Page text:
Development estimation is hard

Submitted by Barnaby Golden on Thu, 13/12/2012 - 15:46

...there are known knowns; there are things we know we know. We also know there are known unknowns; that is to say we know there are some things we do not know. But there are also unknown unknowns -- the ones we don't know we don't know.

- Donald Rumsfeld US Secretary of Defense

Estimating the resource use and likely end date of a development project is notoriously difficult. This is particularly true when the project is large. Let's take a look at why that is.

What You Know

The first type of estimating error is on the estimates of work that you know is in scope.

For example:

Task 1 estimate 2 hours (actual 3 hours)

Task 2 estimate 5 hours (actual 4.5 hours)

Task 3 estimate 1 hour (actual 2 hours)

Total error: +1.5 hours

Typically these types of errors come out the estimating phase. An example would be: we thought it would take 2 hours to write the login page, but instead it took 3 hours.

The error size with this type of error should decrease with accumulated experience (particularly if historical metrics are being used). However, it is unlikely that this kind of error will be completely eliminated no matter how experienced the estimation team. One reason for this is that there may be random events such as a server crashing, development tools that have to be re-installed, etc.

An experienced team might get these errors down to +/- 50% or lower. As the estimates for tasks may be under as well as over the overall error should be not as bad as the sum of all the errors (unless there is a systematic problem with estimating).

What You Don’t Know

The second type of error is again on work that you know is in scope, but where you did not fully appreciate what was involved.

For example:

Task 1 estimate 2 hours (actual 3 hours)

Task 2 estimate 5 hours (actual 4.5 hours)

Task 3 estimate 1 hour (actual 2 hours)

Task 4 (unplanned) actual 2 hours

Total error: +3.5 hours

This type of error is usually related to the need to estimate before all unknowns are resolved (e.g. design, architecture, infrastructure, relationship with customer, etc.). As an example, you might only realise when you start implementation that a data export is required from a legacy system.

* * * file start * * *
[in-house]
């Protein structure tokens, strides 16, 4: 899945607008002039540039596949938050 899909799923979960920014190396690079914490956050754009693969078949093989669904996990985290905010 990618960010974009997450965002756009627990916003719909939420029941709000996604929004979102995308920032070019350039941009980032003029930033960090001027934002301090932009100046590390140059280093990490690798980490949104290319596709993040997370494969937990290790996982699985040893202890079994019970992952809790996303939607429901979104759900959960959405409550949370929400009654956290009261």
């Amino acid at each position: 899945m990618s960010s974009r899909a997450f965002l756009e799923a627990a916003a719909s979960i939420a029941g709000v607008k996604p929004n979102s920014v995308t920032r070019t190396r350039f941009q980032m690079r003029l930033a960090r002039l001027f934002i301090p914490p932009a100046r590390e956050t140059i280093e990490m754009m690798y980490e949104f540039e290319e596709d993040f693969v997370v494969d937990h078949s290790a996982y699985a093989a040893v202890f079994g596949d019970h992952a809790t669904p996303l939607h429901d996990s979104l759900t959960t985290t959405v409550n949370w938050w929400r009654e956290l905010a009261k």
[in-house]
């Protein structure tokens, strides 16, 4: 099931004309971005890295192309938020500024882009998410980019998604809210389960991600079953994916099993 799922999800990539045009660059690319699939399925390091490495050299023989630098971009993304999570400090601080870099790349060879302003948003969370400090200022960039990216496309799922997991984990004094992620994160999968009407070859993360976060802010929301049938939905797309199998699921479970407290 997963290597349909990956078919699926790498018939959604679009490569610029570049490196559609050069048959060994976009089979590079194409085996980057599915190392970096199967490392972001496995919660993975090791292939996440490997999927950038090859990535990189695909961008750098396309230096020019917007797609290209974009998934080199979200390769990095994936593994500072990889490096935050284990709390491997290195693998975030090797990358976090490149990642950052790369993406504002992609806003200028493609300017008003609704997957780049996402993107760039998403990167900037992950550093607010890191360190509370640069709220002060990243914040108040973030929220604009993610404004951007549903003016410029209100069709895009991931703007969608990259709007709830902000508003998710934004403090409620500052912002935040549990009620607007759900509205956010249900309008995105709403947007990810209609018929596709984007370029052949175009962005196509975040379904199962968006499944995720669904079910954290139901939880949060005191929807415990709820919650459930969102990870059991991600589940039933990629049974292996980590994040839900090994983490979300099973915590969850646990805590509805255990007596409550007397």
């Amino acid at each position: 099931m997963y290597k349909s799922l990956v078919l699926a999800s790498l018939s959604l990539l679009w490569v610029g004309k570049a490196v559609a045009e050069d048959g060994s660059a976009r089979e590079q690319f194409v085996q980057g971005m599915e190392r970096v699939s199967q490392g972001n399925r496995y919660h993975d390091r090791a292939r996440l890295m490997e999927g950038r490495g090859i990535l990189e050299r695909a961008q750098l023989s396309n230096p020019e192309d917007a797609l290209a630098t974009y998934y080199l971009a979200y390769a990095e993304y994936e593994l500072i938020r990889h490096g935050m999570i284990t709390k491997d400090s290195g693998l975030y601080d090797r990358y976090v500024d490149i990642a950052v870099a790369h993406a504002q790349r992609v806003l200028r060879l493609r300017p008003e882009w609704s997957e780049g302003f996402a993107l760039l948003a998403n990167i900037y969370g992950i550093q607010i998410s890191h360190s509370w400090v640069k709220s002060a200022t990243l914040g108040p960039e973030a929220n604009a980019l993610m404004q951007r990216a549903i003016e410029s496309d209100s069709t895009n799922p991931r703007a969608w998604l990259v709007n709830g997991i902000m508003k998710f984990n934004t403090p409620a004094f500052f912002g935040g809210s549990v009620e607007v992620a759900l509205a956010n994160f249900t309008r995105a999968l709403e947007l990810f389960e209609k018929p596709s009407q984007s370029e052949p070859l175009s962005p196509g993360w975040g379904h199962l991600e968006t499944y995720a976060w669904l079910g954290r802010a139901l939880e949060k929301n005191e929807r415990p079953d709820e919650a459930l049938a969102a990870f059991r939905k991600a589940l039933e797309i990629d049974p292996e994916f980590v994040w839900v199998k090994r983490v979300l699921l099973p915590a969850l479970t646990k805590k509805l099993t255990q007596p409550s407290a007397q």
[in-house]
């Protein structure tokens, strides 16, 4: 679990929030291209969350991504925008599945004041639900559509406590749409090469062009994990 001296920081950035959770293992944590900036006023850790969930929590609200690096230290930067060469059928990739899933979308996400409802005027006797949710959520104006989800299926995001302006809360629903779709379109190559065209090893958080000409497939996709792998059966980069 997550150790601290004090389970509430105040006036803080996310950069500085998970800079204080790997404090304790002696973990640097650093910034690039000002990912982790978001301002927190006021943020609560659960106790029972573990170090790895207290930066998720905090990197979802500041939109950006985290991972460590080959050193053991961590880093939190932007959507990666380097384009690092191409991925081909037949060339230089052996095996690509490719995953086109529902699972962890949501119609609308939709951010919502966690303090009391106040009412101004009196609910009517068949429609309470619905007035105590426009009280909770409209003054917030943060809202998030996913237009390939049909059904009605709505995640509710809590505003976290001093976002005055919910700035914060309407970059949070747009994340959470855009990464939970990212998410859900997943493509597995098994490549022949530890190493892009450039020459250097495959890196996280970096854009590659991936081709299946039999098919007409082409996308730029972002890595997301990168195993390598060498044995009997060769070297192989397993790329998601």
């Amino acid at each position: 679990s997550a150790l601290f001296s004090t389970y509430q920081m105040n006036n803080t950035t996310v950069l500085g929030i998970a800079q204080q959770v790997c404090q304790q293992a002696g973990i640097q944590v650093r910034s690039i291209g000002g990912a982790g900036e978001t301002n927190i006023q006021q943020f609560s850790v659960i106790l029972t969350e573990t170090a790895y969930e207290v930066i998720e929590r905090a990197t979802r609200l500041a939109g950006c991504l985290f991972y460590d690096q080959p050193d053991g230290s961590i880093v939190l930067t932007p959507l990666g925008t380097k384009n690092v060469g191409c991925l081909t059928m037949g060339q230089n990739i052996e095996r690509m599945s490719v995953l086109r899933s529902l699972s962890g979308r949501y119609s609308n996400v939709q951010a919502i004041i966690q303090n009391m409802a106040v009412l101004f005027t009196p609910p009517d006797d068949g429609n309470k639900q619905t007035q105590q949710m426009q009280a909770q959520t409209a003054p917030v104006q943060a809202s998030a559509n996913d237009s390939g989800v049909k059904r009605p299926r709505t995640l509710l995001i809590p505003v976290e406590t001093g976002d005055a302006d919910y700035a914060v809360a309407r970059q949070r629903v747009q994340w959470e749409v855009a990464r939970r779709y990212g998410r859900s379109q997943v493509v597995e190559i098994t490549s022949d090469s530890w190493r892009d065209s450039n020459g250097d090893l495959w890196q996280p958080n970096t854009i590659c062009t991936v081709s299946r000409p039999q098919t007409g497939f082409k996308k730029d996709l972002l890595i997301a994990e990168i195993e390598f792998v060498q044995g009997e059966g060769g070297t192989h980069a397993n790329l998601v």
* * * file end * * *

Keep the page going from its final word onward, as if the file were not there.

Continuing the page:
The unplanned work can be substantial, although you would hope that it is less than a third of the initial estimate.

This type of error has in the past lead to the classic waterfall development approach. An attempt is made to get all the architecture and design known up front.

What They Didn’t Tell You

A third type of error is introduced by the customer (internal or external).

Classic examples of this would be a change of scope or a failure to meet dependencies.

In a contractual arrangement these errors can result in a change request and additional payment. They still represent errors on the initial estimate, but can viewed more as a delta on the original estimate.

Secondary Errors

The final type of error is what I would describe as a secondary error.

These errors cover additional work that is a result of the development process itself. An example of this would be the team completes some new functionality but then realises the changes have made the application run too slowly. They are then forced to re-architect the application to raise performance to acceptable levels.

These are often the most damaging errors as they are very difficult to plan for and usually they occur in the latter stages of a project. Secondary errors can be huge, perhaps even doubling the original estimate.

Sum of All Errors

Add all the errors together and you get the total error on the estimate.

One way to reduce the size of development estimation errors is to reduce the size of work being estimated. This is one reason why agile frameworks often encourage the use of short iterations.

In his book Software Estimation: Demystifying the Black Art Steven McConnell talked about the cone of uncertainty. This describes how at the beginning of a piece of work the development estimation errors are large and uncertainty is high. As the project progresses the uncertainty slowly collapses down and that is when the real value of estimation comes through.


 

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